Special Issue "Big Data in Metabolomics"

A special issue of Metabolites (ISSN 2218-1989).

Deadline for manuscript submissions: closed (30 September 2017)

Special Issue Editors

Guest Editor
Prof. Dr. Jan Baumbach

TUM School of Life Sciences Weihenstephan, Technical University of Munich, Germany​
Website 1 | Website 2 | E-Mail
Interests: metabolomics; biomarker discovery; disease classification; ion mobility spectrometry
Guest Editor
Dr. Richard Röttger

Practical Computer Science and Bioinformatics, Department of Mathematics and Computer Science (IMADA), University of Southern Denmark, Compusvej 50, DK-5230 Odense M, Denmark
Website | E-Mail
Interests: machine learning; classification; clustering; systems biology; biological network analysis

Special Issue Information

Dear Colleagues,

Metabolomics is an important branch of the so-called "OMICS" field, investigating small molecules and compounds, the metabolites from a system biological perspective. It serves multiple purposes, from early disease detection, patient separation, treatment optimization to a generally better understanding of the metabolic systems in a cell, tissue or organism. Due to the proven usefulness and success combined with more and more advanced wet-lab techniques, metabolomics is producing an increasing amount of high-quality data in an ever increasing pace. This fact can be summarized under the umbrella of "Big Data" in terms of velocity (the pace data is generated), volume (the sheer amount of data) and variety (the multitude of different data sources). In addition to the huge opportunities arising from having these rich data sources at hand they pose hard challenges at the same time. This requires sophisticated computational methods for data management, analysis and the meaningful integration of a multitude of different and heterogeneous data sources. The recent advances have led to the intention to initiate this special issue of Metabolites with an emphasis of the challenges and solutions arising in the age of Big Data in metabolomics research.

Dr. Jan Baumbach
Dr. Richard Röttger
Guest Editors

Relevant special issues can be found here: http://www.mdpi.com/journal/metabolites/special_issues/data_processing.

Manuscript Submission Information

Manuscripts should be submitted online at www.mdpi.com by registering and logging in to this website. Once you are registered, click here to go to the submission form. Manuscripts can be submitted until the deadline. All papers will be peer-reviewed. Accepted papers will be published continuously in the journal (as soon as accepted) and will be listed together on the special issue website. Research articles, review articles as well as short communications are invited. For planned papers, a title and short abstract (about 100 words) can be sent to the Editorial Office for announcement on this website.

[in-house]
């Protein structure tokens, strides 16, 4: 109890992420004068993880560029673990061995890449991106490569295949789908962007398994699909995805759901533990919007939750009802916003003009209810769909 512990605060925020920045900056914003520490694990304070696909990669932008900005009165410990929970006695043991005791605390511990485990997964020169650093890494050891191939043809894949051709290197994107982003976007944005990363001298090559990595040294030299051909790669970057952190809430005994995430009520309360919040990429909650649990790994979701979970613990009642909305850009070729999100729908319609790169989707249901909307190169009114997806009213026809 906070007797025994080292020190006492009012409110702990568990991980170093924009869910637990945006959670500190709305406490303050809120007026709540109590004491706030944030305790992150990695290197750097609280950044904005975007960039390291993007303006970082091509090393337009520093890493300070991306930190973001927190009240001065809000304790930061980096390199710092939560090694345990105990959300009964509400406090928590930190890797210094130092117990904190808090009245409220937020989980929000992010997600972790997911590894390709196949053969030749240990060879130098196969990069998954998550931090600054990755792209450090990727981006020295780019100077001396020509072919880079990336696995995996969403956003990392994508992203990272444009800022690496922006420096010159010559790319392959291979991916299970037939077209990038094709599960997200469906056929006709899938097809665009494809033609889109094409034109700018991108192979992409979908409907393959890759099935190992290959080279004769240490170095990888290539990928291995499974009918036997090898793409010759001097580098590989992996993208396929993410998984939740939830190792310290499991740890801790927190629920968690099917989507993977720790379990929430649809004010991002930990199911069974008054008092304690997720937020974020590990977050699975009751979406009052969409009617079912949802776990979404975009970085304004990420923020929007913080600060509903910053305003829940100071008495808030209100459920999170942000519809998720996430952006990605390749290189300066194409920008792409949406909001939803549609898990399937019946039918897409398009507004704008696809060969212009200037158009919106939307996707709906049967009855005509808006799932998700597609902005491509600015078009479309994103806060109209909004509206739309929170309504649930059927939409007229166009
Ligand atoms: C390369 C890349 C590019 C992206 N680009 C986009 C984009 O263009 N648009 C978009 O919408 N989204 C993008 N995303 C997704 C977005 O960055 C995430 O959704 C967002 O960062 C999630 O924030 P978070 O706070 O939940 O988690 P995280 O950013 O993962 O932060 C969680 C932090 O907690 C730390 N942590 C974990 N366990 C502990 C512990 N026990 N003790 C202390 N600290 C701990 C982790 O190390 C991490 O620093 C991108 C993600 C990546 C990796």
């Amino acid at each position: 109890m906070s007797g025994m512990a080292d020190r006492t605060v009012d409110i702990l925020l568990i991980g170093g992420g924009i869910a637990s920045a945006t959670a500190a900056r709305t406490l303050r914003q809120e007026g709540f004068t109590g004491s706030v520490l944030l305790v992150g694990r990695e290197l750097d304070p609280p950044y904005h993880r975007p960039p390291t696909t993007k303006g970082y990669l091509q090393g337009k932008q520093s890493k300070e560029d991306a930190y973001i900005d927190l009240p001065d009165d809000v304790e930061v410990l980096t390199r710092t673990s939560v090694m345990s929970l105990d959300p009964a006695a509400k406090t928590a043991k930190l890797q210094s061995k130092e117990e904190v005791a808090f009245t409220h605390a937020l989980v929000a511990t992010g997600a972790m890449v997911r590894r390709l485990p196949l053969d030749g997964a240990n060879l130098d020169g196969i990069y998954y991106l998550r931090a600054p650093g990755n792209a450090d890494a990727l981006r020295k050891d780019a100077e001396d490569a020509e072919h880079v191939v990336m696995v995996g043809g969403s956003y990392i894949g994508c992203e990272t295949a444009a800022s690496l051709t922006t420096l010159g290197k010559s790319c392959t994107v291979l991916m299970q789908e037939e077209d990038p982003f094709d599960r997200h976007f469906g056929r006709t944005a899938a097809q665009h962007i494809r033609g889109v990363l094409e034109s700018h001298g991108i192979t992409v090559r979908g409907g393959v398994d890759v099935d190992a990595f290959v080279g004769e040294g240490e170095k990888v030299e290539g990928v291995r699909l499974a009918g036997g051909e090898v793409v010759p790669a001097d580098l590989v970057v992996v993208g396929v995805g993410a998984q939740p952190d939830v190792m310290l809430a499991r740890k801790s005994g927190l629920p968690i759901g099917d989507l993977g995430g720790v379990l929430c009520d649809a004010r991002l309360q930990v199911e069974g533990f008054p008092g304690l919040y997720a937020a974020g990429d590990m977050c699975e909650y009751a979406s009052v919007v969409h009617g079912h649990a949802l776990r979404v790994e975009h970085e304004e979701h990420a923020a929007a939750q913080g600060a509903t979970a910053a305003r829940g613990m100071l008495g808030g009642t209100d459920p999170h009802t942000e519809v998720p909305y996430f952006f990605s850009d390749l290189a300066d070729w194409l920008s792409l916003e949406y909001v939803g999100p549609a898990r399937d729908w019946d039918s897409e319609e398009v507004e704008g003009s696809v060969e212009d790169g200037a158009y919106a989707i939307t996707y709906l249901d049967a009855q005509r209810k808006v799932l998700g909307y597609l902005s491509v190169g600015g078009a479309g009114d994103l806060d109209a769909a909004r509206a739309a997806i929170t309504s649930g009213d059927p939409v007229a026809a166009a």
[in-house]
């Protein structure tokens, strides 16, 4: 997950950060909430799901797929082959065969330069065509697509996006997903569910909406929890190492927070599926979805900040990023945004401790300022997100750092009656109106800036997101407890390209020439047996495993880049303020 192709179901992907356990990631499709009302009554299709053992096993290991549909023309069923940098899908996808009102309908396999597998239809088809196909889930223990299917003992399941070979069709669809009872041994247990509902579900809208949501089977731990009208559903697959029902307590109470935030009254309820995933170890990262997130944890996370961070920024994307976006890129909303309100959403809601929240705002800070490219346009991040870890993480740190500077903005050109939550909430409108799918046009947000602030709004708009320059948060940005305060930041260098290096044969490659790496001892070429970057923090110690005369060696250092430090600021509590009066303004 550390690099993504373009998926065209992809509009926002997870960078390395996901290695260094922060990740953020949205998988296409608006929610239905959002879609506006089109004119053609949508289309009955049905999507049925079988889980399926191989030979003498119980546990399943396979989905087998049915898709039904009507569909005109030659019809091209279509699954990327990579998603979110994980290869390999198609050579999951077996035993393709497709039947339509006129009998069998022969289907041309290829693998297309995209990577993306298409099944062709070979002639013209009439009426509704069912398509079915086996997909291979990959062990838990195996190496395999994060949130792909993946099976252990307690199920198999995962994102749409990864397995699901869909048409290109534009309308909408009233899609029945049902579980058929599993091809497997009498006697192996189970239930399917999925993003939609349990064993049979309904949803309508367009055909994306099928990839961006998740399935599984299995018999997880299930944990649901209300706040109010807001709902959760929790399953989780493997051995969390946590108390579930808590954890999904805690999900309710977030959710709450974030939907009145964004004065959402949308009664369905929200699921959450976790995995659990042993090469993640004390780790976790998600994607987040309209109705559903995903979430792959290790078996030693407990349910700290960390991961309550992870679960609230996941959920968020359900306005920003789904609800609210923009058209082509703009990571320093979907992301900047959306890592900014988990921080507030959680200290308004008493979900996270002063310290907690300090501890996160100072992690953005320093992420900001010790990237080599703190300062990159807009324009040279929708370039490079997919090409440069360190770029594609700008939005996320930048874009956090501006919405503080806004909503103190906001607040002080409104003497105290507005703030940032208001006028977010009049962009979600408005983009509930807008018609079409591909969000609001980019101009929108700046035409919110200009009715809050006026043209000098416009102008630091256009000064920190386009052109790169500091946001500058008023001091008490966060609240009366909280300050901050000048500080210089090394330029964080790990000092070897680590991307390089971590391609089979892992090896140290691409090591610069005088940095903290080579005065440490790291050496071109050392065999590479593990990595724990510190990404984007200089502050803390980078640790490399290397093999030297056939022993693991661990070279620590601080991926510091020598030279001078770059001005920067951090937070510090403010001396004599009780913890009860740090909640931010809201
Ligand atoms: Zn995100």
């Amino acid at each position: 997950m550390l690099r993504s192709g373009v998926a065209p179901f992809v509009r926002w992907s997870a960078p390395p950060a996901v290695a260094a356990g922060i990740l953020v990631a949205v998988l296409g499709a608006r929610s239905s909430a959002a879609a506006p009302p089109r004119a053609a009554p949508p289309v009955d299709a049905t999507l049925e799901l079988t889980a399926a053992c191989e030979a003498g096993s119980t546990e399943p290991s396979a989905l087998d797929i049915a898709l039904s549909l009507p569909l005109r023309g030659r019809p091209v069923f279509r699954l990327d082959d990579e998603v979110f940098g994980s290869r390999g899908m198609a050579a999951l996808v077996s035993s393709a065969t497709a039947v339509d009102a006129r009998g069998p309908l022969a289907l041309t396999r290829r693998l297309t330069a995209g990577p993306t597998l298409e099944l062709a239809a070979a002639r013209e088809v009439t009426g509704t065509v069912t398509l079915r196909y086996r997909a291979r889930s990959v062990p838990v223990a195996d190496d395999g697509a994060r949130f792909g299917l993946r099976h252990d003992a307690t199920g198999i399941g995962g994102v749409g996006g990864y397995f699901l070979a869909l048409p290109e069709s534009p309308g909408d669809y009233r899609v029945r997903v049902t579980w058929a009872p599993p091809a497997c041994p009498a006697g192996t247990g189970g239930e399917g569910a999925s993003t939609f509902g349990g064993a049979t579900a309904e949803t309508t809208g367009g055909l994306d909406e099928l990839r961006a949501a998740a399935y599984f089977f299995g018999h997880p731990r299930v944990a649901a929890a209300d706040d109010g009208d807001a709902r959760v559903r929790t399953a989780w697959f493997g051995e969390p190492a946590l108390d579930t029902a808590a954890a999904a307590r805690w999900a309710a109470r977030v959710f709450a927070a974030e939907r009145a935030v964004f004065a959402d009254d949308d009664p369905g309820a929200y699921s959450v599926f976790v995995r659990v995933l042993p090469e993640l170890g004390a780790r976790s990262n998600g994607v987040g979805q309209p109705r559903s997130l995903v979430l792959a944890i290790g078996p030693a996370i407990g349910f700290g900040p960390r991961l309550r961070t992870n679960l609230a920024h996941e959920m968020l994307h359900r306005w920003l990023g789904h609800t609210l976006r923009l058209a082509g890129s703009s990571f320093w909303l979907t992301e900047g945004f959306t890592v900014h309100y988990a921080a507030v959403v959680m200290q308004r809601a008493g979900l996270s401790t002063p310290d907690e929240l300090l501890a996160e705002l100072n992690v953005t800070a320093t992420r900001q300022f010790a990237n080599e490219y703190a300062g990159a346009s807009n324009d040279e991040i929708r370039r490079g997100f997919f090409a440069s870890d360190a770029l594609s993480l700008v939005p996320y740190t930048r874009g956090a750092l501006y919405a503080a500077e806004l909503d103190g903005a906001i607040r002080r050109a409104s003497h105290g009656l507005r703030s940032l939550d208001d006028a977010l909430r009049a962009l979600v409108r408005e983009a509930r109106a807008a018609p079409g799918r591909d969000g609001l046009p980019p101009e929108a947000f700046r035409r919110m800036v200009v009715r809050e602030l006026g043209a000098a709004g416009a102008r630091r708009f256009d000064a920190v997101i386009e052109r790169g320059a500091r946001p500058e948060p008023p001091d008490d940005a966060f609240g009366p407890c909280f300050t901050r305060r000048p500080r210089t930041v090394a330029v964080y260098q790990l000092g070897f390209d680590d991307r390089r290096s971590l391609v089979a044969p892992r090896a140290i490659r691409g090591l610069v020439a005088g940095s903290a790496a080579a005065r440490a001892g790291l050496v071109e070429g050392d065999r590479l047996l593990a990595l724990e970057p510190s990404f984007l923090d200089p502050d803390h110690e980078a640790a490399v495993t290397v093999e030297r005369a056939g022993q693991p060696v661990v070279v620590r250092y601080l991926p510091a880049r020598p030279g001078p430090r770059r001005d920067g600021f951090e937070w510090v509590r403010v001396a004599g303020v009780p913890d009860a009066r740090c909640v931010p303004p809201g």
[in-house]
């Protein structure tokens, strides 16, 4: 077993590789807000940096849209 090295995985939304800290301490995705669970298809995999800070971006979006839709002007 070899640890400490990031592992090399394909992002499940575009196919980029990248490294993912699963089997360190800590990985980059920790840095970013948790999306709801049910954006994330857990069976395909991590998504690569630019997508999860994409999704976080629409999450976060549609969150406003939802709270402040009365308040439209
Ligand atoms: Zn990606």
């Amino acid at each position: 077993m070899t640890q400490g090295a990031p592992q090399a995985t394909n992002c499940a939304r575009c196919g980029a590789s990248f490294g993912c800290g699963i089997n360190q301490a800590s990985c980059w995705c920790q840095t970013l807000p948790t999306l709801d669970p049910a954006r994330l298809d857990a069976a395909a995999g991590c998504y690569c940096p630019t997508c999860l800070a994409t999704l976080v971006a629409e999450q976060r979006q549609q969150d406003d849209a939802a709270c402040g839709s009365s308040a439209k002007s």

Submitted manuscripts should not have been published previously, nor be under consideration for publication elsewhere (except conference proceedings papers). All manuscripts are thoroughly refereed through a single-blind peer-review process. A guide for authors and other relevant information for submission of manuscripts is available on the Instructions for Authors page. Metabolites is an international peer-reviewed open access quarterly journal published by MDPI.

Please visit the Instructions for Authors page before submitting a manuscript. The Article Processing Charge (APC) for publication in this open access journal is 850 CHF (Swiss Francs). Submitted papers should be well formatted and use good English. Authors may use MDPI's English editing service prior to publication or during author revisions.

Published Papers (1 paper)

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Review

Open AccessReview Biomarker Research in Parkinson’s Disease Using Metabolite Profiling
Metabolites 2017, 7(3), 42; https://doi.org/10.3390/metabo7030042
Received: 26 June 2017 / Revised: 8 August 2017 / Accepted: 9 August 2017 / Published: 11 August 2017
Cited by 4 | PDF Full-text (729 KB) | HTML Full-text | XML Full-text
Abstract
Biomarker research in Parkinson’s disease (PD) has long been dominated by measuring dopamine metabolites or alpha-synuclein in cerebrospinal fluid. However, these markers do not allow early detection, precise prognosis or monitoring of disease progression. Moreover, PD is now considered a multifactorial disease, which
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Biomarker research in Parkinson’s disease (PD) has long been dominated by measuring dopamine metabolites or alpha-synuclein in cerebrospinal fluid. However, these markers do not allow early detection, precise prognosis or monitoring of disease progression. Moreover, PD is now considered a multifactorial disease, which requires a more precise diagnosis and personalized medication to obtain optimal outcome. In recent years, advanced metabolite profiling of body fluids like serum/plasma, CSF or urine, known as “metabolomics”, has become a powerful and promising tool to identify novel biomarkers or “metabolic fingerprints” characteristic for PD at various stages of disease. In this review, we discuss metabolite profiling in clinical and experimental PD. We briefly review the use of different analytical platforms and methodologies and discuss the obtained results, the involved metabolic pathways, the potential as a biomarker and the significance of understanding the pathophysiology of PD. Many of the studies report alterations in alanine, branched-chain amino acids and fatty acid metabolism, all pointing to mitochondrial dysfunction in PD. Aromatic amino acids (phenylalanine, tyrosine, tryptophan) and purine metabolism (uric acid) are also altered in most metabolite profiling studies in PD. Full article
(This article belongs to the Special Issue Big Data in Metabolomics)
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